The slaughter of seals is about maintaining balance. It is a conservation initiative.
Get real!
  •  The removal of any apex predator from the food chain goes against all scietifically proven and internationally accepted conservation practices. The fact that hundreds of thousands of these animals are bludgeoned to death, even though they are endangered, is nothing short of foolish, iniquitous, barbaric and savage. CITES does allow for a sustainable harvest. The conditions to this are that the harvest falls under the juristiction of the Department of Environmental Affairs and Tourism. This is not a sustainable harvest. It is a commercial harvest, as the slaughter falls under the Department of Fisheries. Here AGAIN, Namibia are contravening their own laws. The juristiction of the Department of Fisheries is the off-shore islands, the sea, the sea bed up to the high water mark. Slaughter takes place on a reserve, 150 meters ABOVE the high water mark
Have you ever been to see the colony or witnessed the slaughter?
  • No. By the same token, one does not need to have survived Auschwitz in order to know German Nazi concentration camps were horrific, despicable and vile.
Your argument is flawed. It is based on emotional reasoning, not scientific fact.
The only people who have no scientific fact are the Namibian Government. Not a single publication of theirs in support of the slaughter has been acceptably peer reviewed using independent sources.
  • Please refer to the following links before you make such groundless accusations.  
SA Journal of Science 2010, 106(3/4),
I have tons of scientific information. Enough to fill 8 gigs. But there is only ONE piece of scientific information you need. Watch this clip and tell me if this is justifiable. http://www.youtube.com/watch?v=x7EGV5Jw_V4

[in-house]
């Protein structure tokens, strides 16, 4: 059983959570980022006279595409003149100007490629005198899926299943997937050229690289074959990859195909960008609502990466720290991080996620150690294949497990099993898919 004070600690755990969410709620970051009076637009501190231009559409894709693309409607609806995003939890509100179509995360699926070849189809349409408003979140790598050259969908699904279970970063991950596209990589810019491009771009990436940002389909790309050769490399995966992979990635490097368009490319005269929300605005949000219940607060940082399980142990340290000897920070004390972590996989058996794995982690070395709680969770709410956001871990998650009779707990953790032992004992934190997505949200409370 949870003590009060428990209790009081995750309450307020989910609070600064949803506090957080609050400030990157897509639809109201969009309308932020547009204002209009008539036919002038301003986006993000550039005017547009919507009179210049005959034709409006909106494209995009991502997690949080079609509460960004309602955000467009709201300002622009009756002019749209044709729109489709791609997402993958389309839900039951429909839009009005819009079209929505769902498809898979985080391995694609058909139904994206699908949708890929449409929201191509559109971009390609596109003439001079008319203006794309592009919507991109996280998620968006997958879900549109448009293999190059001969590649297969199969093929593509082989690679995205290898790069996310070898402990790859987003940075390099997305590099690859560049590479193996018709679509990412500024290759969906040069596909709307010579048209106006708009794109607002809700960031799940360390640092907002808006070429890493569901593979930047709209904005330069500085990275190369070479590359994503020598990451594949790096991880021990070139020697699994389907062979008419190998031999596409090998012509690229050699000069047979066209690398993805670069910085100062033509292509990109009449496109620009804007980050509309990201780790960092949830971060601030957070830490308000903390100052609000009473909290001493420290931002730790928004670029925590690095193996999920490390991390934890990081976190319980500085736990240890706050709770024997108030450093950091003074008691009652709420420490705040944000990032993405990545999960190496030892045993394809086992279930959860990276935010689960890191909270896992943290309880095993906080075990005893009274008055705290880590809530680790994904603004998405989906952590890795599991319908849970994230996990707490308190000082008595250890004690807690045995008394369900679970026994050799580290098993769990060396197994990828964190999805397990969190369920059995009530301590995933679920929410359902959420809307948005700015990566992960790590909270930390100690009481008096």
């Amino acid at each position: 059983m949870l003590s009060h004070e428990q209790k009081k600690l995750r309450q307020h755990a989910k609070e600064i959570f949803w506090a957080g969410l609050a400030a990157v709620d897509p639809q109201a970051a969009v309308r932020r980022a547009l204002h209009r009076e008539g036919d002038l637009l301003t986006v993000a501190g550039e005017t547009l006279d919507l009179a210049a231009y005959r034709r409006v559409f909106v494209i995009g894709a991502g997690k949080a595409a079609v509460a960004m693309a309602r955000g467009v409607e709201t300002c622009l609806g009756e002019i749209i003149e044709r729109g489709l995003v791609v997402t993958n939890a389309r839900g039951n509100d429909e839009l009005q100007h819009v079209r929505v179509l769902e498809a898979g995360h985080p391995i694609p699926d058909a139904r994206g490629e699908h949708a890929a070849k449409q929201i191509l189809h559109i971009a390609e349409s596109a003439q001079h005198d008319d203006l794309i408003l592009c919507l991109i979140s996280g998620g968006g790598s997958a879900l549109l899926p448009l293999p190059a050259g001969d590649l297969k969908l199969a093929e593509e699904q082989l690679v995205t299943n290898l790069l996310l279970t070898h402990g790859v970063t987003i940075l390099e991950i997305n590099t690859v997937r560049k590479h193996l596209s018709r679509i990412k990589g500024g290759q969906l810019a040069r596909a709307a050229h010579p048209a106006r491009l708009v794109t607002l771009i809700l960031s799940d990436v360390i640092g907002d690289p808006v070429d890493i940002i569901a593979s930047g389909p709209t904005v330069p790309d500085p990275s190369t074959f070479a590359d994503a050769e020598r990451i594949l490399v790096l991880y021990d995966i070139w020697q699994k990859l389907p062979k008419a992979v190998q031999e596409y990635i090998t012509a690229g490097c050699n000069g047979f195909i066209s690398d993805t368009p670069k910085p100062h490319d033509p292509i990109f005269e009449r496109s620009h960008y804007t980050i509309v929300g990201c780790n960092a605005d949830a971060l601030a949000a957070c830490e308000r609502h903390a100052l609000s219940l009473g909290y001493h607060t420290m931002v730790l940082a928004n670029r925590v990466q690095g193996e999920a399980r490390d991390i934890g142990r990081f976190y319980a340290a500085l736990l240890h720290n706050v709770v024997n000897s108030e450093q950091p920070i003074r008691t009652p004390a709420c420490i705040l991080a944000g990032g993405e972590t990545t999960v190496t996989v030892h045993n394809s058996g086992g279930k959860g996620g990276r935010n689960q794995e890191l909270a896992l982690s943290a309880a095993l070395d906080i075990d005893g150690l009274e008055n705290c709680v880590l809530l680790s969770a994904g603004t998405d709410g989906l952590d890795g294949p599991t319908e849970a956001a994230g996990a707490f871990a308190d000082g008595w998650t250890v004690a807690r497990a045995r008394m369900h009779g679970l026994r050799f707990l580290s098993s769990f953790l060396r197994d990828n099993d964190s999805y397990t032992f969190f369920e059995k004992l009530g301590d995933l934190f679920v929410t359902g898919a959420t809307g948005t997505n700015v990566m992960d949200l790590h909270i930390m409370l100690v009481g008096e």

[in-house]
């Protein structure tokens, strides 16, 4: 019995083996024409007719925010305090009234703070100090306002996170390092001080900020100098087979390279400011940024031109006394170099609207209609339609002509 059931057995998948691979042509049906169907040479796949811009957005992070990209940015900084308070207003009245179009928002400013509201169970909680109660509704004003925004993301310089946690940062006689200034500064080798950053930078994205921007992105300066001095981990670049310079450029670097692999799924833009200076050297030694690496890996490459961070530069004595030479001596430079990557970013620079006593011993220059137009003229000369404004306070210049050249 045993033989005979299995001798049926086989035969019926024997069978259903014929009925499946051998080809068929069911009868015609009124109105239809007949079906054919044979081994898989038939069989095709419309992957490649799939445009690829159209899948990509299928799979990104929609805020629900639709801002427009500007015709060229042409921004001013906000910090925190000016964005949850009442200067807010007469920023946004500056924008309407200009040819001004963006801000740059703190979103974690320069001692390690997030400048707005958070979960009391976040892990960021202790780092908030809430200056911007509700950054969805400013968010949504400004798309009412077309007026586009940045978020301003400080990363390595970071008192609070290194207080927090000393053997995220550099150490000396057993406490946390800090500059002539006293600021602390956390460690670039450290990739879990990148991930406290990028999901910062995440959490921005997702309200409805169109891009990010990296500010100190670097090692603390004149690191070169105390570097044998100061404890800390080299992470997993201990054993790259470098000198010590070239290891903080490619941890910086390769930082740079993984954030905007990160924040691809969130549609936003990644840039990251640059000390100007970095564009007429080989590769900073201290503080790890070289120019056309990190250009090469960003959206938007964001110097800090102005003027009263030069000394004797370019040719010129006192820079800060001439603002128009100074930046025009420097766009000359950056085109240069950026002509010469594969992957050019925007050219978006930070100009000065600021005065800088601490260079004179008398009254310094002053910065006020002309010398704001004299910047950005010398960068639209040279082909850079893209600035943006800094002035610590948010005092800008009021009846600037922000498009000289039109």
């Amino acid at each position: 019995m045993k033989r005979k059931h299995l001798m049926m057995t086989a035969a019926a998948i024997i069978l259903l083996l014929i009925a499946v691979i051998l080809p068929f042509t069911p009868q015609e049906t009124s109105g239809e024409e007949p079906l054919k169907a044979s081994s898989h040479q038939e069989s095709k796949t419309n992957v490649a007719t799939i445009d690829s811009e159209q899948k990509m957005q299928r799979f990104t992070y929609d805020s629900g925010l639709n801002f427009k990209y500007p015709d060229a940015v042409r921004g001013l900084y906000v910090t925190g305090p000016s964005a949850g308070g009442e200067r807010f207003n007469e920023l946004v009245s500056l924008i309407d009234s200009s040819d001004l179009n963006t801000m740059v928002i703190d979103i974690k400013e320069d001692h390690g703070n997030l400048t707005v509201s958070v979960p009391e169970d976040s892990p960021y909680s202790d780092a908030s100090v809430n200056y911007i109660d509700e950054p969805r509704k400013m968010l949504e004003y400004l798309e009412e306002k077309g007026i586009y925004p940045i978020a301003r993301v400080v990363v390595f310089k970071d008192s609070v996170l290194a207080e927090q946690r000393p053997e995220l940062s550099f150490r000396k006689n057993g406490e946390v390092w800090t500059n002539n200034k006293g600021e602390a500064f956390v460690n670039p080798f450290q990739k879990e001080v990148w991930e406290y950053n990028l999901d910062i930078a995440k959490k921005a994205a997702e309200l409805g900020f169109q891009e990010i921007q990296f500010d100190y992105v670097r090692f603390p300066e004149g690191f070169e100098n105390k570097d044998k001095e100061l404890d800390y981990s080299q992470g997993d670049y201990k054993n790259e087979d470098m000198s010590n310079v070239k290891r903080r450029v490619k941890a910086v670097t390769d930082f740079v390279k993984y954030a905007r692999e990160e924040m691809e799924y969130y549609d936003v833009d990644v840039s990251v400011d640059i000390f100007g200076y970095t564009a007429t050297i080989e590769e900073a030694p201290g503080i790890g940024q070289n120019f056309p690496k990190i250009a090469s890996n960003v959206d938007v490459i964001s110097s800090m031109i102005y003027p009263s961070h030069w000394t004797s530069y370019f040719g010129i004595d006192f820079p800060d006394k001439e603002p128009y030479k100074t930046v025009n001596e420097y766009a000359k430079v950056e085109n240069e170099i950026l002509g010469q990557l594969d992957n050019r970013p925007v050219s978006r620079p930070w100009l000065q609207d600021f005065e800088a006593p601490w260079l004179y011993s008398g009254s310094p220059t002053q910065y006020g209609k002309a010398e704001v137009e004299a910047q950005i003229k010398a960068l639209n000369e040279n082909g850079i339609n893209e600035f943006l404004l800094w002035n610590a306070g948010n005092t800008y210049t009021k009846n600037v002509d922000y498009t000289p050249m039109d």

For further information, please refer to The Seals of Nam website. https://sites.google.com/site/thesealsofnam/
Thanks

Time Lapse of Bob Barker Getting New Paint Job

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This is so cool. The Bob Barker is one of the ships on the Sea Shepherd fleet. She was used with great effect in the very successful campaign against the Japanese whaling fleet recently. Where do you reckon she will be deployed next? One can only wonder, but I guarantee you it will be good! If you would like to support Sea Shepherd Conservation Society, you can become an on-shore volunteer by mailing volunteer@seashepherd.org or you can make a donation by clicking on THIS LINK

Beach Clean Up — Cape Town

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Each year, three times as much rubbish is dumped into the world’s oceans as the weight of fish caught. To put this into perspective,  in 1950, 20 million tons of fish were caught globally. In 1996 120 million tons of fish were caught. This means we are looking at around 400 MILLION TONS of rubbish being dumped in the oceans each year! All this pollution of the oceans from the various sources is taking a HUGE toll.

Sea Shepherd Volunteers
Trash delivered to Dept 

On Saturday the 9th of April, I organised that the Cape Town chapter of Sea Shepherd South Africa would get together and do our bit. It was a fairly successful event. We had around 30 volunteers and managed to pick up around 80 bags of trash, mostly plastic, styrofoam containers and broken glass. The irony was that all this trash lies less than 150 meters from the South African Department of Environmental Affairs and Tourism. By way of making a statement, we delivered the trash to their very doorstep. 


There is most certainly a need for this type of event to happen on a regular basis. Why?

1. To save our wildlife
 Each year, hundreds of thousands of sea birds become entangled in marine debris. They lose their legs, they cannot swim or feed. They either starve to death or drown. Entanglement is not limited to birds, but affects all types of creatures including whales, sharks, dolphins, seals and turtles. In fact, plastic marine debris affects at least 267 species worldwide, including 86 percent of all sea turtle species, 44 percent of all sea bird species, and 43 percent of marine mammal species. Marine animals also mistake trash for food and many die from consuming plastic bags, cigarette butts and debris from fire works.